Having access to an indoor arena this winter has been transformative. I don’t remember the last time I was able to ride on such perfect footing! The only problem with riding inside in the winter is snow. And heavy rain.
The first time we were in the indoor when the skies opened the rain hit the canvas top like a drum solo. Convinced the sky was falling, Zelda executed a spin and bolt that would make a cutting horse proud. It’s amazing how fast that horse can move when motivated.
That response was nothing compared to the first time she heard snow slide off the roof. We were alone in the indoor when it happened: a roar that sounded like a predator outside read to attack. Now, this is a horse that doesn’t flinch at at the howling of coyotes. She’s usually pretty brave. Not this time. She gave the mother of all spooks. Deciding that discretion was the better part of valor, I hopped off and put her on a lunge line so she didn’t think that she could get out of working every time we heard a scary noise. After the next roar of snow departing the roof, Zelda reared and bolted, then stood snorting with the whites of her eyes flashing as white as her blaze.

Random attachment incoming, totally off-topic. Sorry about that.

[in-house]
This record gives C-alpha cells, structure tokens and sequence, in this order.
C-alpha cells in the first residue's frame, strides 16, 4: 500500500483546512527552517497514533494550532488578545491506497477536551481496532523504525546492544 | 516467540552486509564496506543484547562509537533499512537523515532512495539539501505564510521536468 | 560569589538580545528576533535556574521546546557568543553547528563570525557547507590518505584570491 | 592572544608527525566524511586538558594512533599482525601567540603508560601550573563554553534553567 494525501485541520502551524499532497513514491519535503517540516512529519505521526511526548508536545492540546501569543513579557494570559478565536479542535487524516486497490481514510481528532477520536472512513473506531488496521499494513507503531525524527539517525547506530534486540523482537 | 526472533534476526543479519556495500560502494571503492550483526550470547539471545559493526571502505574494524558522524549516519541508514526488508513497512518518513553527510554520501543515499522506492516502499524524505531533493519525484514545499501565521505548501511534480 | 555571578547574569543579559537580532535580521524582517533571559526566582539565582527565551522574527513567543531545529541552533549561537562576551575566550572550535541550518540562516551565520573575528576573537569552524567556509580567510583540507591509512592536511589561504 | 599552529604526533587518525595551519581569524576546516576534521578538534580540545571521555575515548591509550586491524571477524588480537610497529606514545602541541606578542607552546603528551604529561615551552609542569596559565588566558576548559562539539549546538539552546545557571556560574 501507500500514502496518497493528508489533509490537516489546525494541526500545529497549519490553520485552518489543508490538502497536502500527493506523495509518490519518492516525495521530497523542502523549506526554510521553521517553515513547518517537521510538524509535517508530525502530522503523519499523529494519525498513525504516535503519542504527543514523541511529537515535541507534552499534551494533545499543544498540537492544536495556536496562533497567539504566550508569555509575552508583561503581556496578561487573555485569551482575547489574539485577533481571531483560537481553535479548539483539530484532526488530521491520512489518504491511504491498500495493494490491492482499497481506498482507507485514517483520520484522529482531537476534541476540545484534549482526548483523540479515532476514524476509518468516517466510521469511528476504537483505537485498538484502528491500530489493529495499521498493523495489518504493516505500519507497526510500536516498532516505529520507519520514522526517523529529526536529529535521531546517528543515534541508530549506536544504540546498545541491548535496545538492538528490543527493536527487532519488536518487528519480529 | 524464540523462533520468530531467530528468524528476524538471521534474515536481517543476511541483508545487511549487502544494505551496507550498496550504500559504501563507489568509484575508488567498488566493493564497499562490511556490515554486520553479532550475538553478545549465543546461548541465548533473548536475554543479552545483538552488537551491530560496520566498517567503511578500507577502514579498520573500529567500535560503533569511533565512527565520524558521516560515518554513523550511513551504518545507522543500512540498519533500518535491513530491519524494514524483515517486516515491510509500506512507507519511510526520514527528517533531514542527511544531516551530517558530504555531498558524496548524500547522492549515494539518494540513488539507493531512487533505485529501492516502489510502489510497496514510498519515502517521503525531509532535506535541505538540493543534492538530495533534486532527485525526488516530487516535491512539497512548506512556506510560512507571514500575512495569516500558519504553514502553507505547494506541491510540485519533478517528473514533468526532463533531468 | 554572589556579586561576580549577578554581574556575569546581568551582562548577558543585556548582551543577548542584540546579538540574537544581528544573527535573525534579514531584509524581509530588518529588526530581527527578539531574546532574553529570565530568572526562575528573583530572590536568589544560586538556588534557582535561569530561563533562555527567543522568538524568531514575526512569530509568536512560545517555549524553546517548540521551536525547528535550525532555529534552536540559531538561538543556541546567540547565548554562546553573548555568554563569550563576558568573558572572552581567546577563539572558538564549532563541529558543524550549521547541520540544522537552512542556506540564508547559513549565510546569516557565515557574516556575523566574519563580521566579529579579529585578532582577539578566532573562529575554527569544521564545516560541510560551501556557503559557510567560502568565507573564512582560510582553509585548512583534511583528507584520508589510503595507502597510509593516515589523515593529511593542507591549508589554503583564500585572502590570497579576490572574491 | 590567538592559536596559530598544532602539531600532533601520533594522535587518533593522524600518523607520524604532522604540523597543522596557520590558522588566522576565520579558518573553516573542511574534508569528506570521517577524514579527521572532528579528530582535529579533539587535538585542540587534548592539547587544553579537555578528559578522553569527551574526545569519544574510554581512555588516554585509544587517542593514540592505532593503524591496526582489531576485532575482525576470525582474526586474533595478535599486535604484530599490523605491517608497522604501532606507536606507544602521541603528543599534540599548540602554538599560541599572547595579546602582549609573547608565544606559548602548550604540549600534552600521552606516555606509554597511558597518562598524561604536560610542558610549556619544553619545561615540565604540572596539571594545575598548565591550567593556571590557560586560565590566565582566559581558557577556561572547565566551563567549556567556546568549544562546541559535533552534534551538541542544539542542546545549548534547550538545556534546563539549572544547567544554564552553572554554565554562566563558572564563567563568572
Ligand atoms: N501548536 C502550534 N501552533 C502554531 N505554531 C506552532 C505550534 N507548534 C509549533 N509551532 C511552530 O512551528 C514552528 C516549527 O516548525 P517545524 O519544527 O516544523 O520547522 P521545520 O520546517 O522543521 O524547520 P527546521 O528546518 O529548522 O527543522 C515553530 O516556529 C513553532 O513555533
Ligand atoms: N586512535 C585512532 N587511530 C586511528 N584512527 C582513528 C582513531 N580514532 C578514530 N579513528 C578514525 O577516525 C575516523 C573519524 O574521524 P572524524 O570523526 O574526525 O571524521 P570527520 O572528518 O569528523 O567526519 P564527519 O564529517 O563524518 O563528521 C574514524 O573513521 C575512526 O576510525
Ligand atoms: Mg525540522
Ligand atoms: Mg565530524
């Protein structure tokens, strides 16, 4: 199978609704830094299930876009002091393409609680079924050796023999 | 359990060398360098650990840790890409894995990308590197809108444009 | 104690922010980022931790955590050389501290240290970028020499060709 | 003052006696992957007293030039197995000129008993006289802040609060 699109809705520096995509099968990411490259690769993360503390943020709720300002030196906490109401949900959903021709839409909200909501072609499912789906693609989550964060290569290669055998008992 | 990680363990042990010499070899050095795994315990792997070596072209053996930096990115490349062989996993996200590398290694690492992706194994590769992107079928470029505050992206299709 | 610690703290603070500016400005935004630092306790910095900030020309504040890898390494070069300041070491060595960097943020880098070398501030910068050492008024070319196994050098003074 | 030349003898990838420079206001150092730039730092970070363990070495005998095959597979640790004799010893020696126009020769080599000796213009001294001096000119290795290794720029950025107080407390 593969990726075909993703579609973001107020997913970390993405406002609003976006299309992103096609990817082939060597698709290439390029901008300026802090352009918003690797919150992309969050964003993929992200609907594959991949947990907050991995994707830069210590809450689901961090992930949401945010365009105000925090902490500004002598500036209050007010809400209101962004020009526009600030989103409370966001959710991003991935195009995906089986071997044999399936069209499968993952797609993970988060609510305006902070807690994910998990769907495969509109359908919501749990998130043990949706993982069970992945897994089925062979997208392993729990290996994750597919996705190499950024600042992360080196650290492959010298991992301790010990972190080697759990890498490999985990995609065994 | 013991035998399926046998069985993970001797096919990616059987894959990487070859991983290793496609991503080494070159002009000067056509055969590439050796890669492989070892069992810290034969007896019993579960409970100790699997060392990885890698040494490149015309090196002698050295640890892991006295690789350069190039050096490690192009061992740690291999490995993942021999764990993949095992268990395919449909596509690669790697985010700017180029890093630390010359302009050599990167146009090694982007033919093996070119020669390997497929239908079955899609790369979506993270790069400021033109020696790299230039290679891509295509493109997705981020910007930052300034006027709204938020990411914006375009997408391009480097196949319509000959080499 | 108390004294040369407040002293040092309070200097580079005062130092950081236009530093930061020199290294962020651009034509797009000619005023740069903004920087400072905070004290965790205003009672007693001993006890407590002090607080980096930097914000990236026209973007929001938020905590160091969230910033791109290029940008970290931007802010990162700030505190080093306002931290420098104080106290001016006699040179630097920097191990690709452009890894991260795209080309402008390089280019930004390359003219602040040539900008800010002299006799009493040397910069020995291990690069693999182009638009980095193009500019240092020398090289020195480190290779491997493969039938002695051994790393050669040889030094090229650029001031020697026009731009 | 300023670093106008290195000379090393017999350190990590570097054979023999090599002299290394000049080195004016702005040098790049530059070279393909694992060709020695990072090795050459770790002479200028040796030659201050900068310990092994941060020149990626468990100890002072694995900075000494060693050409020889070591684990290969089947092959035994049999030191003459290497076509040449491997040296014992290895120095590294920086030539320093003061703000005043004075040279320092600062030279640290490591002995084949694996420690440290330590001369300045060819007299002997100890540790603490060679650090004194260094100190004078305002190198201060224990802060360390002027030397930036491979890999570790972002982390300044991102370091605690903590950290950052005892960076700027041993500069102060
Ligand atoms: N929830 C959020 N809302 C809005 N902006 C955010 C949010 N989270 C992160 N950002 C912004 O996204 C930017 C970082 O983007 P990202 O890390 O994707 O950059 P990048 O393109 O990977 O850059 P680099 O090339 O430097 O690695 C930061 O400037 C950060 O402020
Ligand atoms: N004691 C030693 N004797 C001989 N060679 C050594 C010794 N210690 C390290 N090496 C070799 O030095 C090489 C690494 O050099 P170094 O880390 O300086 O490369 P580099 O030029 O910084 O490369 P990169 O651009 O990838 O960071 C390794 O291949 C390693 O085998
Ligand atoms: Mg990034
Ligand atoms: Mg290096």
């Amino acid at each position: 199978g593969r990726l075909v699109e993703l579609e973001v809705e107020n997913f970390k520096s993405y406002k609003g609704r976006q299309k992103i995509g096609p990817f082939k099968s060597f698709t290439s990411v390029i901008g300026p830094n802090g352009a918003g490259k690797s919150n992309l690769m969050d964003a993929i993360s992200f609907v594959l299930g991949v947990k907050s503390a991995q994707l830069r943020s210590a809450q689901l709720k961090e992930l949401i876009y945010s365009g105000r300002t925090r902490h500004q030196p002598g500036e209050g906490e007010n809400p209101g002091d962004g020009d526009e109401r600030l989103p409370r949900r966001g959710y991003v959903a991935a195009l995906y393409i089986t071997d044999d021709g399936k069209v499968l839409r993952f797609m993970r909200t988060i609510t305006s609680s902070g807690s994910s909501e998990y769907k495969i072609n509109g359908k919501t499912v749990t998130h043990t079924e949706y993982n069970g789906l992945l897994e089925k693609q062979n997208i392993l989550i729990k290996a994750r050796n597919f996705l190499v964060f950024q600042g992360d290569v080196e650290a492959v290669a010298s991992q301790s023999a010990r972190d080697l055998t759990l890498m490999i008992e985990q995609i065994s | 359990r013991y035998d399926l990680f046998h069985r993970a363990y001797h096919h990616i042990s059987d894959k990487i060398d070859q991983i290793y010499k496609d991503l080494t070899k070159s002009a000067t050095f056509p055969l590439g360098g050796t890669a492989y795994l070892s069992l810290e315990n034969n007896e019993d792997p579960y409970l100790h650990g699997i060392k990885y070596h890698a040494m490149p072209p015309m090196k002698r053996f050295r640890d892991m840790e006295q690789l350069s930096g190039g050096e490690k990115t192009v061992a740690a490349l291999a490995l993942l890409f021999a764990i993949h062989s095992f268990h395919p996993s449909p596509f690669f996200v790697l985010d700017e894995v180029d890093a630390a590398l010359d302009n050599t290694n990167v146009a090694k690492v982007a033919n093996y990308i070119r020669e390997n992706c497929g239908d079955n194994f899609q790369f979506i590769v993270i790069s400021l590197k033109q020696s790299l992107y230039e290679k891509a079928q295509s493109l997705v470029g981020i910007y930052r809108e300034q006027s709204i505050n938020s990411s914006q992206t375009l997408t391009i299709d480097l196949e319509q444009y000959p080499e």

Time for ground work. There are times when it’s easier — and safer — to control your horse’s body from the ground. Especially when you’re in an indoor and can use the wall as a way to contain the energy. I started the session by asking Zelda to move her shoulders over, then her haunches. I wanted her to bend her body and focus on me. I mostly succeeded. When she was focused on me and had only a minor spook after the next crack I asked for for one more trot around the circle and we retreated to the safety of the barn.
How do you deal with snow on the roof (if you’re lucky enough to have an indoor to ride in).
Photo courtesy of my friend Suzanne Adams, who was brave enough to ride her lovely mare Shanti with that snow still on the roof of the indoor.